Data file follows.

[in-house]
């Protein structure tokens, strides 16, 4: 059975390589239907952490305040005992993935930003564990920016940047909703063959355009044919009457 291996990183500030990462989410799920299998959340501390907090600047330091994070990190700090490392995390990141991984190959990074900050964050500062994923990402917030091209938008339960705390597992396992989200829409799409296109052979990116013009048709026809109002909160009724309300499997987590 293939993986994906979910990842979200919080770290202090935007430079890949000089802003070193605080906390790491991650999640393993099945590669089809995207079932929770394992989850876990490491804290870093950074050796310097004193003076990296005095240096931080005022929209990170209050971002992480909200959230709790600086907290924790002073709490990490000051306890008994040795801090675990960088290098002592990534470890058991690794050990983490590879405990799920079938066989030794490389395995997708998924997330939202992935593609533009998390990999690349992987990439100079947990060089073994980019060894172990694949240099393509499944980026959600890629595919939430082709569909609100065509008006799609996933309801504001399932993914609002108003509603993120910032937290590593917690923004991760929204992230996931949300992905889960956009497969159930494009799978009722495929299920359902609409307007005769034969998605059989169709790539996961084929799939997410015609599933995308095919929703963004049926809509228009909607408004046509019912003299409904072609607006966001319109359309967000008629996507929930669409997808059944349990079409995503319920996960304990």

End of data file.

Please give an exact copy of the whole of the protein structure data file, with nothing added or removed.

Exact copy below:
[in-house]
């Protein structure tokens, strides 16, 4: 059975390589239907952490305040005992993935930003564990920016940047909703063959355009044919009457 291996990183500030990462989410799920299998959340501390907090600047330091994070990190700090490392995390990141991984190959990074900050964050500062994923990402917030091209938008339960705390597992396992989200829409799409296109052979990116013009048709026809109002909160009724309300499997987590 293939993986994906979910990842979200919080770290202090935007430079890949000089802003070193605080906390790491991650999640393993099945590669089809995207079932929770394992989850876990490491804290870093950074050796310097004193003076990296005095240096931080005022929209990170209050971002992480909200959230709790600086907290924790002073709490990490000051306890008994040795801090675990960088290098002592990534470890058991690794050990983490590879405990799920079938066989030794490389395995997708998924997330939202992935593609533009998390990999690349992987990439100079947990060089073994980019060894172990694949240099393509499944980026959600890629595919939430082709569909609100065509008006799609996933309801504001399932993914609002108003509603993120910032937290590593917690923004991760929204992230996931949300992905889960956009497969159930494009799978009722495929299920359902609409307007005769034969998605059989169709790539996961084929799939997410015609599933995308095919929703963004049926809509228009909607408004046509019912003299409904072609607006966001319109359309967000008629996507929930669409997808059944349990079409995503319920996960304990």